Given the political paralysis in Washington and the on-going crisis over the eurozone, it is difficult to be optimistic about the global economy. Focusing solely on recent gloomy headlines, though, causes us to miss a significant transformation underway in the global economy. Since its founding, International Monetary Fund (IMF) member countries have held annual consultations with Fund staff. These consultations help ensure that each country’s economic policies contribute to growth without causing undue harm to trading partners. Since 1997, this consultation process has moved from a process conducted in private to one conducted in public, with information readily accessible by anyone with access to the internet. Simply put, the emergence of transparency concerning IMF surveillance will help the world to avoid the next economic crisis.
Four facts about this revolution in transparency merit attention. First, country transparency has increased dramatically over time. Between 2001 and 2003, 70 percent of the countries that had an Article IV consultation released the staff report – the document that the Fund staff members write for the executive board’s review. In 2010, 89 percent of the countries that had an Article IV consultation released their staff reports.
Transparency has also become more detailed over time. Countries originally allowed the Fund to issue a short press release detailing the findings of the consultation. Starting in 1999, countries were able to release the staff report, which provided even more detail for interested observers. The most recent staff report for the United States was released in July of this year. It recommended reducing the budget deficit and called for additional measures to prop up the housing market, as well as tax cuts targeted at firms hiring long-term unemployed workers. Thus, not only are more countries releasing information about their consultations, but the extent of the information has increased as well.
This historical context underscores an important point: transparency has also become robust. The global economic downturn has not caused states to release less information about their Article IV consultations. On the contrary, the number of countries releasing staff reports has increased by 4 percent since the start of the crisis. Even under the stresses of the global slump, transparency has increased. With so many countries releasing information, countries unwilling to do so stand out, whether we’re talking about press releases or staff reports.
Most importantly, transparency brings consequences. Investors can make better decisions when they have better knowledge about the present and possible future states of the economy; the Article IV process is intended to convey this information. Recent studies have sought to quantify just how much transparency matters. Countries that publish staff reports see their borrowing costs in sovereign debt markets decrease by between 25 percent and 40 percent. Thus, for developing countries, transparency serves to reduce the cost of servicing their debts.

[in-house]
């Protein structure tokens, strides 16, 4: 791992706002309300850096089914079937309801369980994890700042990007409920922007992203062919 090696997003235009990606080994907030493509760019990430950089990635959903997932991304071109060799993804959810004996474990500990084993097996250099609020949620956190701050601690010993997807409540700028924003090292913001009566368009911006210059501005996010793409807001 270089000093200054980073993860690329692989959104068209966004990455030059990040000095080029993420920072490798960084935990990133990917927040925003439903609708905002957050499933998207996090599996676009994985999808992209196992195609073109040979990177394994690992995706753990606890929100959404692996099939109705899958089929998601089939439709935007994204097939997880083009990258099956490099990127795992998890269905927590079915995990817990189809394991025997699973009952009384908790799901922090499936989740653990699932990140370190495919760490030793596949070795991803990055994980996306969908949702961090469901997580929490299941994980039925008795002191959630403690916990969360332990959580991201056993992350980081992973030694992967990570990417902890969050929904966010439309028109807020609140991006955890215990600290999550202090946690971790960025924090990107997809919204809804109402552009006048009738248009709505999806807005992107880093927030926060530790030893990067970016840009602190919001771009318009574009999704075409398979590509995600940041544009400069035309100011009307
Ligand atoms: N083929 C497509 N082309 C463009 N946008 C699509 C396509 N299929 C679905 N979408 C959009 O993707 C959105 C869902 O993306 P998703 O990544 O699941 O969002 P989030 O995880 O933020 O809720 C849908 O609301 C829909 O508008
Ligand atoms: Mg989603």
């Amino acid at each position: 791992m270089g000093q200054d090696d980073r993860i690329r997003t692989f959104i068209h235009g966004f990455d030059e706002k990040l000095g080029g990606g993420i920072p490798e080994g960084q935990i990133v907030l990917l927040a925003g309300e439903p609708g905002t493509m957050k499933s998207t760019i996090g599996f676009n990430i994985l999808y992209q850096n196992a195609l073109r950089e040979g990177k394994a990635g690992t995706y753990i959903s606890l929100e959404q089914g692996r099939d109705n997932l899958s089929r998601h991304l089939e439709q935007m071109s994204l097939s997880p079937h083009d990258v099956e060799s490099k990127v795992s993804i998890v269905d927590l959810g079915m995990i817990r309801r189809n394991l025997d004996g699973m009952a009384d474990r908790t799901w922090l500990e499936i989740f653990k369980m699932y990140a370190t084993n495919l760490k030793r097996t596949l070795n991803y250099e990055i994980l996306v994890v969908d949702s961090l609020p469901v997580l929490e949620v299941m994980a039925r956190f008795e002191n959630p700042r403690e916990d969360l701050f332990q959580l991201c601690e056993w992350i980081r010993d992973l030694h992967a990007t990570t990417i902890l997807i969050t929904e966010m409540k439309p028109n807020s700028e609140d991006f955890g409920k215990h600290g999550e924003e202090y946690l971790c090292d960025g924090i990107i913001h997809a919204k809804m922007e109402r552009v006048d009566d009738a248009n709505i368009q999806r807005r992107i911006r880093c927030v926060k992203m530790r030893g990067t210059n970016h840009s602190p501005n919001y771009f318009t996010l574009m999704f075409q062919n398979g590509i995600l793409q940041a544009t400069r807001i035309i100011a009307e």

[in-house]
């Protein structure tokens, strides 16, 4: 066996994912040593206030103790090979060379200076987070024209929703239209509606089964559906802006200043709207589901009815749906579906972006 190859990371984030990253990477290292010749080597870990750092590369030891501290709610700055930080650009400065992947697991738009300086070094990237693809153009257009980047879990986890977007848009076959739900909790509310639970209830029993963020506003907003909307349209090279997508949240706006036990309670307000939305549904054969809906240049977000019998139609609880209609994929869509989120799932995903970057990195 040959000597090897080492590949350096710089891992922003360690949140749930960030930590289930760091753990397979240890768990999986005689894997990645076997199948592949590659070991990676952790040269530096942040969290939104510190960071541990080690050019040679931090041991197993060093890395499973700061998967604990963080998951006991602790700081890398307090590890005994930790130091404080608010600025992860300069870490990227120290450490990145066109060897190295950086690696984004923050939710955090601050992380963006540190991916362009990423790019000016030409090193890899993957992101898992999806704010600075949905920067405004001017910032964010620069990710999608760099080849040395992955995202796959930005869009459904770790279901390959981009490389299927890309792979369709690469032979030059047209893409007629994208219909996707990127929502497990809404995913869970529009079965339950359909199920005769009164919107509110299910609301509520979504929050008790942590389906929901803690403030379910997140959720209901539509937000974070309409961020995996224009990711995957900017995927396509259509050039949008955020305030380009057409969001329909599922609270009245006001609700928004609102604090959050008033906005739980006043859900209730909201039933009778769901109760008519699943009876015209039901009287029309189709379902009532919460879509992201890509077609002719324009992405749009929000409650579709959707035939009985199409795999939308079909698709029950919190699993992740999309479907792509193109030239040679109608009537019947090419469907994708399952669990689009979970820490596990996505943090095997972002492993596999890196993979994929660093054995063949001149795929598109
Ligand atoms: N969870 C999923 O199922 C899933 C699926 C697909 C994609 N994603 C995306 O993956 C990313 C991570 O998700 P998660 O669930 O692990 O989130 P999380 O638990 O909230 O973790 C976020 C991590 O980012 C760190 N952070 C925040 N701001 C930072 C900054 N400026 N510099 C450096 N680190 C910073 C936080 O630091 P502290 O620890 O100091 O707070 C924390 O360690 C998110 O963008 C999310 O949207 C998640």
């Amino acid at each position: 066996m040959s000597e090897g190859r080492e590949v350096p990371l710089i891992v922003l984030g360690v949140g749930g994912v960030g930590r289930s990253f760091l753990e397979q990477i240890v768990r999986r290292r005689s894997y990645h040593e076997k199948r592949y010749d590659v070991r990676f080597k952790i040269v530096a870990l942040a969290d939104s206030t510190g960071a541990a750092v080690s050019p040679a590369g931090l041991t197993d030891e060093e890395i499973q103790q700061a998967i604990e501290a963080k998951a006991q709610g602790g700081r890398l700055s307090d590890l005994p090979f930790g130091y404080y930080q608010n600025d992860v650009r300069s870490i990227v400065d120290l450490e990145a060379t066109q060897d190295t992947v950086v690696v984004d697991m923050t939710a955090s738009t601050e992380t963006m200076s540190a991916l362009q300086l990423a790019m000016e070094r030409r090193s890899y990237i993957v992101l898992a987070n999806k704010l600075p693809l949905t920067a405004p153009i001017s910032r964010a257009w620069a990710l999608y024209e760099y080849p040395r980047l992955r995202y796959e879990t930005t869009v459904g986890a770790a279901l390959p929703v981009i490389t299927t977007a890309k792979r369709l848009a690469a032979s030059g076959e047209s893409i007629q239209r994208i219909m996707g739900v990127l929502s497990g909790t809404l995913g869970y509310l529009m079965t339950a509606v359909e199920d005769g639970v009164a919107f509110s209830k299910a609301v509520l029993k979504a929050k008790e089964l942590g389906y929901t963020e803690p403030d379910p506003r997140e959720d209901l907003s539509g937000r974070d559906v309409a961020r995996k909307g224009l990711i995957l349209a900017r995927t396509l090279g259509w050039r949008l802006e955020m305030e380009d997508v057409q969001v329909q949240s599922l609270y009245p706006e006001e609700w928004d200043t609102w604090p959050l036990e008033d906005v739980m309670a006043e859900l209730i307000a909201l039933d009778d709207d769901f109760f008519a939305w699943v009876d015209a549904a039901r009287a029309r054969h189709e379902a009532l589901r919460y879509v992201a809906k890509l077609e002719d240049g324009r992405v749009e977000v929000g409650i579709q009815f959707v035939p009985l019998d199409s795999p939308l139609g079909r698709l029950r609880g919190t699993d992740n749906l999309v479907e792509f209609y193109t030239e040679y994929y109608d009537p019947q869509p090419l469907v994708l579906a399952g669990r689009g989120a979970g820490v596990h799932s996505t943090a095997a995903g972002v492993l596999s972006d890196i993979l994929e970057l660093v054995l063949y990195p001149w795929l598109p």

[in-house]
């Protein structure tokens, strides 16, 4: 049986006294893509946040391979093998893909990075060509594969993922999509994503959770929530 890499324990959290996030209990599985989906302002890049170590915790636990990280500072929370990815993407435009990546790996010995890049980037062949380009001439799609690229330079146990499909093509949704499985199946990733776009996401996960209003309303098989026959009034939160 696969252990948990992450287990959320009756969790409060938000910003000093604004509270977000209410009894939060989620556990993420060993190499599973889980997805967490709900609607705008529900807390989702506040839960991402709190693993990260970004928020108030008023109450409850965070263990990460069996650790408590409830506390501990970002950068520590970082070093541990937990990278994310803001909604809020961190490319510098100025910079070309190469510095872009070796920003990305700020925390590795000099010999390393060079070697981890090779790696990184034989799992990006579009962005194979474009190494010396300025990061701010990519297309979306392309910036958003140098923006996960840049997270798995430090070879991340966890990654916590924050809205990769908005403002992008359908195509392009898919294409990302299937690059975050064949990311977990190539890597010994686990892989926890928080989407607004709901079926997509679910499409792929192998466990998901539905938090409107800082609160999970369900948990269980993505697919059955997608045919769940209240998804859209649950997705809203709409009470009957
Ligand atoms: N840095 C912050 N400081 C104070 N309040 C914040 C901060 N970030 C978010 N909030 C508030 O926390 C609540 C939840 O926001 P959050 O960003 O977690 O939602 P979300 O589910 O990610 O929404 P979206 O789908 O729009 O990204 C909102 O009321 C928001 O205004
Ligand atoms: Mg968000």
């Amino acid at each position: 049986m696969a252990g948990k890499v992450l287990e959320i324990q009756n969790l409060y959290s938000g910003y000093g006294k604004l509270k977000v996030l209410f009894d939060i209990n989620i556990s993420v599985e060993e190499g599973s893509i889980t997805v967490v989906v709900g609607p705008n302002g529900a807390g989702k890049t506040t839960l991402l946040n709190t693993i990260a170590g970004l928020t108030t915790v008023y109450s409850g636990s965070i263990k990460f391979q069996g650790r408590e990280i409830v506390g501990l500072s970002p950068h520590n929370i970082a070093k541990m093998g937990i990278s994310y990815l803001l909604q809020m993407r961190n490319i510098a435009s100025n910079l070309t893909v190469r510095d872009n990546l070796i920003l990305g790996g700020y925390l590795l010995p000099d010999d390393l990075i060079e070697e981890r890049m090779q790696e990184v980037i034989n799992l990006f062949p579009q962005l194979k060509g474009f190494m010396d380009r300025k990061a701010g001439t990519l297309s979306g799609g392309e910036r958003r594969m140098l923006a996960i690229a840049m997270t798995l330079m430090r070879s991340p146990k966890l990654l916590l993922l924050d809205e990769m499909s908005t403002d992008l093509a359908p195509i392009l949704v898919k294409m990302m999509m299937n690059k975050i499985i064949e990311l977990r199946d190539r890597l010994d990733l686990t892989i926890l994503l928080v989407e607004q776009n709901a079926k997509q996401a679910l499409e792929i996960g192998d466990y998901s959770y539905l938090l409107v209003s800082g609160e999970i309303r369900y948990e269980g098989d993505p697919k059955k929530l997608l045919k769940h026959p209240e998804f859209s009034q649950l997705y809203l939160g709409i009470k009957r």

This deepening global commitment to transparency concerning IMF surveillance brings with it important implications for the future of the international economy. In advanced economies, the proverbial day of reckoning for dealing with budget deficits has arrived. IMF surveillance can play an important role in these countries by serving as an impartial sounding-board. Leaders of developing countries have used the Fund as a ‘scapegoat’ to justify provocative political policies; it’s time for the developed countries to do the same. Critics often suggest that the IMF acronym stands for “It’s Mostly Fiscal,” and - given the Fund's expertise - it is indeed ideally positioned to offer constructive advice to politicians seeking to put their fiscal houses in order. Transparency holds the key to translating this advice into action.
In precisely the same way that transparency helps hold national politicians accountable, it also serves to hold the IMF accountable. The Fund’s Independent Evaluation Office issued a tough evaluation of surveillance in the years before the onset of the economic crisis. Since then, Managing Director Lagarde has sought to focus surveillance, to call greater attention to risks and to be more candid in speaking frankly about the nature of economic challenges faced. The Fund expressed concerns about Greece’s competitiveness as well as its budget deficit as early as January 2007. Sending clearer signals ensures that investors and analysts react sooner to adverse developments, and creates greater pressure on politicians to adopt corrective policies. Consider what would have happened had we taken note of the warnings about the Greek economy years earlier...
Finally, the emergence of this norm of transparency helps us ameliorate our concerns about the tension between democratic governance and economic integration. It is no accident that a more democratic world is a more transparent one. In many countries, information shared with the Fund’s Article IV team is also regularly released to the public. For skeptics who think the rise of global democracy will weaken a commitment to global markets, the emergence of this norm of transparency shows how these two forces can in fact coexist. Amidst the present pessimism, transparency gives us a reason to look for the silver lining.
(Photo © DR)
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